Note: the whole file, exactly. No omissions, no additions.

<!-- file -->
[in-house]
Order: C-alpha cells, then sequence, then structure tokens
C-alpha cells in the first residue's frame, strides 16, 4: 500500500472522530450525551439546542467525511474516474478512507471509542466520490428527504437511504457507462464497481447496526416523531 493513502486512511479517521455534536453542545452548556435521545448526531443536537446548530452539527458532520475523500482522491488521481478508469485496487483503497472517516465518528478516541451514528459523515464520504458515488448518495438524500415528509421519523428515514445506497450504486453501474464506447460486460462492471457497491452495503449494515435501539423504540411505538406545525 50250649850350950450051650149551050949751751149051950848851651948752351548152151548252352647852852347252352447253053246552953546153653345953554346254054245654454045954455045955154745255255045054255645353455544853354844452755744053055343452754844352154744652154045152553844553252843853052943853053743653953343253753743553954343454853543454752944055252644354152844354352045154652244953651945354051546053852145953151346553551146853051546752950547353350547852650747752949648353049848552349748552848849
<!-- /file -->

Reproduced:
[in-house]
Order: C-alpha cells, then sequence, then structure tokens
C-alpha cells in the first residue's frame, strides 16, 4: 500500500472522530450525551439546542467525511474516474478512507471509542466520490428527504437511504457507462464497481447496526416523531 493513502486512511479517521455534536453542545452548556435521545448526531443536537446548530452539527458532520475523500482522491488521481478508469485496487483503497472517516465518528478516541451514528459523515464520504458515488448518495438524500415528509421519523428515514445506497450504486453501474464506447460486460462492471457497491452495503449494515435501539423504540411505538406545525 50250649850350950450051650149551050949751751149051950848851651948752351548152151548252352647852852347252352447253053246552953546153653345953554346254054245654454045954455045955154745255255045054255645353455544853354844452755744053055343452754844352154744652154045152553844553252843853052943853053743653953343253753743553954343454853543454752944055252644354152844354352045154652244953651945354051546053852145953151346553551146853051546752950547353350547852650747752949648353049848552349748552848849